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Learn the stories of the most famous coins of the Bible from the widow's mite to the infamous thirty pieces of silver. Discover the historical and cultural details of the lies and times of the ancient peoples of Biblical days. Keep the coin replicas that come in each book as reminders of days past but still important in the history of the western world.
Classica et Mediaevalia is an international periodical with articles written by Danish and foreign scholars. They are mainly published in English, but sometimes in French and German as well. From a philological point of view, the periodical deals with Classical Antiquity in general and topics such as history of law, philosophy, and medieval ecclesiastic history. It covers the period from Greek-Roman Antiquity until the Late Middle Ages. Contents include: 'Reflecting (In)Justice' in the Republic's Line and Cave: Thrasymachus and Plato's Level of eikasia * Quorum in the People's Assembly in Classical Athens * Nektanebo in the Vita Aesopi and in Other Narratives * Chalcidian Politicians and Rome between 208 and 168 BC * Rewriting Dido: Ovid, Vergil and the Epistula Didonis ad Aeneam (AL 71 SB) * Seneca on Platonic Apatheia * Octavia and Renaissance Tragedy from Trissino to Shakespeare * A Dramatic Afterlife: The Byzantines on Ancient Drama and Its Authors * Nine Unidentified Verses in the
A new account of the famous site and story of the last stand of a group of Jewish rebels who held out against the Roman Empire Two thousand years ago, 967 Jewish men, women, and children-the last holdouts of the revolt against Rome following the fall of Jerusalem and the destruction of the Second Temple-reportedly took their own lives rather than surrender to the Roman army. This dramatic event, which took place on top of Masada, a barren and windswept mountain overlooking the Dead Sea, spawned a powerful story of Jewish resistance that came to symbolize the embattled modern State of Israel. The first extensive archaeological excavations of Masada began in the 1960s, and today the site draws visitors from around the world. And yet, because the mass suicide was recorded by only one ancient author-the Jewish historian Josephus-some scholars question if the event ever took place. Jodi Magness, an archaeologist who has excavated at Masada, explains what happened there, how we know it, and how recent developments might change understandings of the story. Incorporating the latest findings, she integrates literary and historical sources to show what life was like for Jews under Roman rule during an era that witnessed the reign of Herod and Jesus's ministry and death. Featuring numerous illustrations, this is an engaging exploration of an ancient story that continues to grip the imagination today.
Cracking the Egyptian Code is the first biography in English of Jean-Francois Champollion, the impoverished, arrogant and brilliant child of the French Revolution who made the vital breakthrough in deciphering the Egyptian hieroglyphs. This finely illustrated account charts Champollion's dramatic life and achievements: by turns a teenage professor, a supporter of Napoleon, an exile, a fanatical decipherer and a curator at the Louvre, he lived life to the full but drove himself into an early grave. Andrew Robinson's full-blooded account brings the man, his setbacks and his ultimate triumphs vividly to life.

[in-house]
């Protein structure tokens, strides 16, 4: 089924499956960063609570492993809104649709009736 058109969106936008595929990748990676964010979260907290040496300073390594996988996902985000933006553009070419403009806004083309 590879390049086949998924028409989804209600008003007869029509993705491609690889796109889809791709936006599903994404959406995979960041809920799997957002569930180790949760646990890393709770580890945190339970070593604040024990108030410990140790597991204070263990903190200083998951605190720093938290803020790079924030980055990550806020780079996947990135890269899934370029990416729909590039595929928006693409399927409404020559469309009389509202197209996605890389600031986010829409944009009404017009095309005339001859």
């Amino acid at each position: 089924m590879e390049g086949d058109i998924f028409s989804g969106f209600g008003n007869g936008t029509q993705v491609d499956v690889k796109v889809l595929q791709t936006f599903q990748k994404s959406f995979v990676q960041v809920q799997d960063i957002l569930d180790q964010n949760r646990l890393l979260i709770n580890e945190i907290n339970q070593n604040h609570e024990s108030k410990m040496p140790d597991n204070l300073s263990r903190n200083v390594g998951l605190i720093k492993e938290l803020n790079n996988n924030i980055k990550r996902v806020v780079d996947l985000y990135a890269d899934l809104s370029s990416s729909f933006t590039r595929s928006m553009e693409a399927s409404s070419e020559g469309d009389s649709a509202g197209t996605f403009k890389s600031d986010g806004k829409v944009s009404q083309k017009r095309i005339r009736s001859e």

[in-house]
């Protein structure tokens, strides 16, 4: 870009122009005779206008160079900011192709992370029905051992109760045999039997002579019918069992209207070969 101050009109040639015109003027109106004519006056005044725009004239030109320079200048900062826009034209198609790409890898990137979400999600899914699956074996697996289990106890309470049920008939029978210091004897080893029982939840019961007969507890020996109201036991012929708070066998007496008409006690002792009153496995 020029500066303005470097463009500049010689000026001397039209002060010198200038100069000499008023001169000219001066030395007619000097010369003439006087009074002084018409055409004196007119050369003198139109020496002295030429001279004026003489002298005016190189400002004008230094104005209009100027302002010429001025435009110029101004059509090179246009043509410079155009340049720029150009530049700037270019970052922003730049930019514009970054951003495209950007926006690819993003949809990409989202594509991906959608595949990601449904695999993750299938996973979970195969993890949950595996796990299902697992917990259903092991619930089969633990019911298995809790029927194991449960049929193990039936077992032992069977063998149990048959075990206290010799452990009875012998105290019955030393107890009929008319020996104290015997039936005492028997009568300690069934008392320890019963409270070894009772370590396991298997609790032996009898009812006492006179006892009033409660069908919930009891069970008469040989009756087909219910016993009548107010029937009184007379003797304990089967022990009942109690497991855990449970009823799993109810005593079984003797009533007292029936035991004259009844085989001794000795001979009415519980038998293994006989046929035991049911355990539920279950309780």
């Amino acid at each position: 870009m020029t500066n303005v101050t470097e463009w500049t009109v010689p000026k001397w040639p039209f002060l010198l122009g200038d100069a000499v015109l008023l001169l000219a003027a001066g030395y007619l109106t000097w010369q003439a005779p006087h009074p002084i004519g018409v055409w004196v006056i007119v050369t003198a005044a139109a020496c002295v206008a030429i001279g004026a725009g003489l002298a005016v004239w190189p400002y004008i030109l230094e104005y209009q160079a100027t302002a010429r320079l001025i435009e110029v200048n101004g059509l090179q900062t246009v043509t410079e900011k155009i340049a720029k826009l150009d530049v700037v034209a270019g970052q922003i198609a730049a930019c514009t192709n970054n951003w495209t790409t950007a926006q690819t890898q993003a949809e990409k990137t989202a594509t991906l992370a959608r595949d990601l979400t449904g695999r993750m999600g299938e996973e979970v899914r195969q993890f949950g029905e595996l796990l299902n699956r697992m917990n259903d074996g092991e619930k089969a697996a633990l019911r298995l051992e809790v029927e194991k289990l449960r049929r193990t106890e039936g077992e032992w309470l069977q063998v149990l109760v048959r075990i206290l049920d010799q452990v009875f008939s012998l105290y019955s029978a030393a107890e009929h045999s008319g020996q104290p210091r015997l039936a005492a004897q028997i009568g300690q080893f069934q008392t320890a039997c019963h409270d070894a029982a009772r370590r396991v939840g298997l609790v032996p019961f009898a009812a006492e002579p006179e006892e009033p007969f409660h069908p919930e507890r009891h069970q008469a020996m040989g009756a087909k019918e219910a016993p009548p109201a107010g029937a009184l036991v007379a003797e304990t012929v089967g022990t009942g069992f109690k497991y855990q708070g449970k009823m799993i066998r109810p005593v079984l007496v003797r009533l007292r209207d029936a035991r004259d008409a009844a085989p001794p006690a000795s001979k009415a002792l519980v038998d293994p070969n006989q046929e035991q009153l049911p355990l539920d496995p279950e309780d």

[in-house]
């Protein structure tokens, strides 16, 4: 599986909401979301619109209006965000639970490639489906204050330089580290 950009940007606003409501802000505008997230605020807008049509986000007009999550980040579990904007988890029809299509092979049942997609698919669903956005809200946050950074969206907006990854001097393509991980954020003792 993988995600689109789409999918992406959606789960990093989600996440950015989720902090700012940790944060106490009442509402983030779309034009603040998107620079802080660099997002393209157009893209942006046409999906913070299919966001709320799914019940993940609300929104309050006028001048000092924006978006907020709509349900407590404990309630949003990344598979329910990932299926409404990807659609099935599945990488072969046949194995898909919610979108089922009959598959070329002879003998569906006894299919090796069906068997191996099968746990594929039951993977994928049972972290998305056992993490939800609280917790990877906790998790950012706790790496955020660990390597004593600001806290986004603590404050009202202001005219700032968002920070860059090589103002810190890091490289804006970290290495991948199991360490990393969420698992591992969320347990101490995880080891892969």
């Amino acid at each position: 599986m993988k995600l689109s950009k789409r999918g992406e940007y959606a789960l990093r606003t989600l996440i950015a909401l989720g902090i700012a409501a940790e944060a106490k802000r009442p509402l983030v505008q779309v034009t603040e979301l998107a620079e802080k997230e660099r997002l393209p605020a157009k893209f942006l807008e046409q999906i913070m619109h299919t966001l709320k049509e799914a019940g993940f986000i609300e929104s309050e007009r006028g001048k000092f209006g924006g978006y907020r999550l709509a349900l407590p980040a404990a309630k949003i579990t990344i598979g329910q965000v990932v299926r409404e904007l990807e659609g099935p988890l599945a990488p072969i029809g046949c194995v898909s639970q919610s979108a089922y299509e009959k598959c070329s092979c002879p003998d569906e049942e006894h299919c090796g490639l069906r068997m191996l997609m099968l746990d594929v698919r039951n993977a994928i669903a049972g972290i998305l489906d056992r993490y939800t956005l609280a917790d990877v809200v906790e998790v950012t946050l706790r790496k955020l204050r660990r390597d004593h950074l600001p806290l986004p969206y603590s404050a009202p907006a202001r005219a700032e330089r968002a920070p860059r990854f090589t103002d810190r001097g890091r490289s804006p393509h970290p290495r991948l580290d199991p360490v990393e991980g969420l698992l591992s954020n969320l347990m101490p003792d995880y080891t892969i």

In this book, Sarah Murray provides a comprehensive treatment of textual and archaeological evidence for the long-distance trade economy of Greece across 600 years during the transition from the Late Bronze to the Early Iron Age. Analyzing the finished objects that sustained this kind of trade, she also situates these artifacts within the broader context of the ancient Mediterranean economy, including evidence for the import and export of commodities as well as demographic change. Murray argues that our current model of exchange during the Late Bronze Age is in need of a thoroughgoing reformulation. She demonstrates that the association of imported objects with elite self-fashioning is not supported by the evidence from any period in early Greek history. Moreover, the notional 'decline' in trade during Greece's purported Dark Age appears to be the result of severe economic contraction, rather than a severance of access to trade routes.
Sustainability strives to meet the needs of the present without compromising the future, but increasingly recognizes the tradeoffs among these many needs. Who benefits? Who bears the burden? How are these difficult decisions made? Are people aware of these hard choices? This timely volume brings the perspectives of ethnography and archaeology to bear on these questions by examining case studies from around the world. Written especially for this volume, the essays by an international team of scholars offer archaeological and ethnographic examples from the southwestern United States, the Maya region of Mexico, Africa, India, and the North Atlantic, among other regions. Collectively, they explore the benefits and consequences of growth and development, the social costs of ecological sustainability, and tensions between food and military security.
This volume holds a datelist of 882 radiocarbon determinations carried out between 1988 and 1993 on behalf of the Ancient Monuments Laboratory of English Heritage. It contains supporting information about the samples and the sites producing them, a comprehensive bibliography, and two indexes for reference and analysis. An introduction provides discussion of the character and taphonomy of the dated samples and information about the methods used for the analyses reported and their calibration. The datelist has been collated from information provided by the submitters of the samples and the dating laboratories. Many of the sites and projects from which dates have been obtained are published, although, when some of these measurements were produced, high-precision calibration was not possible for much of the radiocarbon timescale. At this time, there was also only a limited range of statistical techniques available for the analysis of radiocarbon dates. Methodological developments since these measurements were made may allow revised archaeological interpretations to be constructed on the basis of these dates, and so the purpose of this volume is to provide easy access to the raw scientific and contextual data which may be used in further research.